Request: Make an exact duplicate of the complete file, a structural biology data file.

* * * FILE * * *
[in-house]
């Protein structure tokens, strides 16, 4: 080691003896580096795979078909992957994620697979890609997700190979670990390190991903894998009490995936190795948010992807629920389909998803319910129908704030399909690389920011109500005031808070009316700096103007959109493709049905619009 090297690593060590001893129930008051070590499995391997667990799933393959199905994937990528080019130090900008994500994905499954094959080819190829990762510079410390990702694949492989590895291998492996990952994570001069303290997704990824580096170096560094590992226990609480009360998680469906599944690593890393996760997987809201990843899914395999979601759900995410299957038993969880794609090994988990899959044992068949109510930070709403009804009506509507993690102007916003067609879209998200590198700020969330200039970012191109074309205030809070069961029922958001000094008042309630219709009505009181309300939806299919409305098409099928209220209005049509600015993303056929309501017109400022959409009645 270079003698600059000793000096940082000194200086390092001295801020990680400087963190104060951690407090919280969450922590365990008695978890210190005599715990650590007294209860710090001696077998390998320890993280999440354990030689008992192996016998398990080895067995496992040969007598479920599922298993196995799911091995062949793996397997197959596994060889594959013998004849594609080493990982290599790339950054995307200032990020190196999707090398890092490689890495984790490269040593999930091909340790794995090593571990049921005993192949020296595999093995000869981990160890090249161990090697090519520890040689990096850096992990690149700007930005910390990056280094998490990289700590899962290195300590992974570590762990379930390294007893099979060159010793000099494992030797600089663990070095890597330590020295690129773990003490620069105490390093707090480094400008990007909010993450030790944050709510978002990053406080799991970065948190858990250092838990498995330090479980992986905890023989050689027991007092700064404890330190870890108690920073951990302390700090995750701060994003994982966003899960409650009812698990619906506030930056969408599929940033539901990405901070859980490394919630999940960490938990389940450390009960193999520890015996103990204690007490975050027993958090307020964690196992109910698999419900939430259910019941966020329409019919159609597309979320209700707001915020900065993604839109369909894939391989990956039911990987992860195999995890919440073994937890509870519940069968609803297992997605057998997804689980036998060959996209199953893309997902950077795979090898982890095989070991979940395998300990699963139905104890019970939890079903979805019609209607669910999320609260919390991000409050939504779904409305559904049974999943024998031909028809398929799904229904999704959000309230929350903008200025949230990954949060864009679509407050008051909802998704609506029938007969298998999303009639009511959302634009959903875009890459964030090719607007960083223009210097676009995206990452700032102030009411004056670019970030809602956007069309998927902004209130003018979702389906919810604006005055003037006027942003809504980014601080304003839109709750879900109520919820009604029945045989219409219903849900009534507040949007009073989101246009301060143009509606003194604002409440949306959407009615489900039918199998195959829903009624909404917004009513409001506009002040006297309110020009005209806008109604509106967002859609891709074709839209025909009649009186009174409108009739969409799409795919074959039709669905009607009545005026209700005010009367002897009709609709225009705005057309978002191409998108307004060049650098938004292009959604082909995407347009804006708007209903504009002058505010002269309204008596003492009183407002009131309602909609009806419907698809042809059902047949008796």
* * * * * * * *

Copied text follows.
[in-house]
């Protein structure tokens, strides 16, 4: 080691003896580096795979078909992957994620697979890609997700190979670990390190991903894998009490995936190795948010992807629920389909998803319910129908704030399909690389920011109500005031808070009316700096103007959109493709049905619009 090297690593060590001893129930008051070590499995391997667990799933393959199905994937990528080019130090900008994500994905499954094959080819190829990762510079410390990702694949492989590895291998492996990952994570001069303290997704990824580096170096560094590992226990609480009360998680469906599944690593890393996760997987809201990843899914395999979601759900995410299957038993969880794609090994988990899959044992068949109510930070709403009804009506509507993690102007916003067609879209998200590198700020969330200039970012191109074309205030809070069961029922958001000094008042309630219709009505009181309300939806299919409305098409099928209220209005049509600015993303056929309501017109400022959409009645 270079003698600059000793000096940082000194200086390092001295801020990680400087963190104060951690407090919280969450922590365990008695978890210190005599715990650590007294209860710090001696077998390998320890993280999440354990030689008992192996016998398990080895067995496992040969007598479920599922298993196995799911091995062949793996397997197959596994060889594959013998004849594609080493990982290599790339950054995307200032990020190196999707090398890092490689890495984790490269040593999930091909340790794995090593571990049921005993192949020296595999093995000869981990160890090249161990090697090519520890040689990096850096992990690149700007930005910390990056280094998490990289700590899962290195300590992974570590762990379930390294007893099979060159010793000099494992030797600089663990070095890597330590020295690129773990003490620069105490390093707090480094400008990007909010993450030790944050709510978002990053406080799991970065948190858990250092838990498995330090479980992986905890023989050689027991007092700064404890330190870890108690920073951990302390700090995750701060994003994982966003899960409650009812698990619906506030930056969408599929940033539901990405901070859980490394919630999940960490938990389940450390009960193999520890015996103990204690007490975050027993958090307020964690196992109910698999419900939430259910019941966020329409019919159609597309979320209700707001915020900065993604839109369909894939391989990956039911990987992860195999995890919440073994937890509870519940069968609803297992997605057998997804689980036998060959996209199953893309997902950077795979090898982890095989070991979940395998300990699963139905104890019970939890079903979805019609209607669910999320609260919390991000409050939504779904409305559904049974999943024998031909028809398929799904229904999704959000309230929350903008200025949230990954949060864009679509407050008051909802998704609506029938007969298998999303009639009511959302634009959903875009890459964030090719607007960083223009210097676009995206990452700032102030009411004056670019970030809602956007069309998927902004209130003018979702389906919810604006005055003037006027942003809504980014601080304003839109709750879900109520919820009604029945045989219409219903849900009534507040949007009073989101246009301060143009509606003194604002409440949306959407009615489900039918199998195959829903009624909404917004009513409001506009002040006297309110020009005209806008109604509106967002859609891709074709839209025909009649009186009174409108009739969409799409795919074959039709669905009607009545005026209700005010009367002897009709609709225009705005057309978002191409998108307004060049650098938004292009959604082909995407347009804006708007209903504009002058505010002269309204008596003492009183407002009131309602909609009806419907698809042809059902047949008796």